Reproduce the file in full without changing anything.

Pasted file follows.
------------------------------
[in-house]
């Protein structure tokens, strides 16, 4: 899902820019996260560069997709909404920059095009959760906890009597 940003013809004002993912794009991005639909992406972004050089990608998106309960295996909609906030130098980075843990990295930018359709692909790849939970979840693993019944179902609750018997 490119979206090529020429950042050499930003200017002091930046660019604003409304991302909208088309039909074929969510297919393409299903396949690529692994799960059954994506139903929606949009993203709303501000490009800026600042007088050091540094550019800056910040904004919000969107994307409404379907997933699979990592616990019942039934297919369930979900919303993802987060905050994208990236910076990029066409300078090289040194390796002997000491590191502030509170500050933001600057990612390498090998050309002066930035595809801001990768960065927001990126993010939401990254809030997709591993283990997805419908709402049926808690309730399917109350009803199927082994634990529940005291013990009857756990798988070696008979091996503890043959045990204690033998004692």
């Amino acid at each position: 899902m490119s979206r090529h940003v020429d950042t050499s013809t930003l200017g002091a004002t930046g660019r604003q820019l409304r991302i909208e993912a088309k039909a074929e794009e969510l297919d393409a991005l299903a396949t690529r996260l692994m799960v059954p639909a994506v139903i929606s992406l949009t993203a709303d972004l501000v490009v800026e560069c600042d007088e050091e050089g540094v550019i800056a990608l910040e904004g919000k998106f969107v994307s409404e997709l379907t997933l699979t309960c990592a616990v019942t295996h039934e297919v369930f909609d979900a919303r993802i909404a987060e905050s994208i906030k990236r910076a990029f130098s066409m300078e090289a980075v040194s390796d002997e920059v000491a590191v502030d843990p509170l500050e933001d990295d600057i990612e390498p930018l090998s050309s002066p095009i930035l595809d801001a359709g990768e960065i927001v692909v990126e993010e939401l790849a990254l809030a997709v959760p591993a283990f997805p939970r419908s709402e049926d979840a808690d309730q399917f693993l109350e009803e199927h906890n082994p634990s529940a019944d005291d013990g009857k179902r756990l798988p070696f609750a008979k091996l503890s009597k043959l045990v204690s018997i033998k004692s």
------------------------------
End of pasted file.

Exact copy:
[in-house]
């Protein structure tokens, strides 16, 4: 899902820019996260560069997709909404920059095009959760906890009597 940003013809004002993912794009991005639909992406972004050089990608998106309960295996909609906030130098980075843990990295930018359709692909790849939970979840693993019944179902609750018997 490119979206090529020429950042050499930003200017002091930046660019604003409304991302909208088309039909074929969510297919393409299903396949690529692994799960059954994506139903929606949009993203709303501000490009800026600042007088050091540094550019800056910040904004919000969107994307409404379907997933699979990592616990019942039934297919369930979900919303993802987060905050994208990236910076990029066409300078090289040194390796002997000491590191502030509170500050933001600057990612390498090998050309002066930035595809801001990768960065927001990126993010939401990254809030997709591993283990997805419908709402049926808690309730399917109350009803199927082994634990529940005291013990009857756990798988070696008979091996503890043959045990204690033998004692």
């Amino acid at each position: 899902m490119s979206r090529h940003v020429d950042t050499s013809t930003l200017g002091a004002t930046g660019r604003q820019l409304r991302i909208e993912a088309k039909a074929e794009e969510l297919d393409a991005l299903a396949t690529r996260l692994m799960v059954p639909a994506v139903i929606s992406l949009t993203a709303d972004l501000v490009v800026e560069c600042d007088e050091e050089g540094v550019i800056a990608l910040e904004g919000k998106f969107v994307s409404e997709l379907t997933l699979t309960c990592a616990v019942t295996h039934e297919v369930f909609d979900a919303r993802i909404a987060e905050s994208i906030k990236r910076a990029f130098s066409m300078e090289a980075v040194s390796d002997e920059v000491a590191v502030d843990p509170l500050e933001d990295d600057i990612e390498p930018l090998s050309s002066p095009i930035l595809d801001a359709g990768e960065i927001v692909v990126e993010e939401l790849a990254l809030a997709v959760p591993a283990f997805p939970r419908s709402e049926d979840a808690d309730q399917f693993l109350e009803e199927h906890n082994p634990s529940a019944d005291d013990g009857k179902r756990l798988p070696f609750a008979k091996l503890s009597k043959l045990v204690s018997i033998k004692s």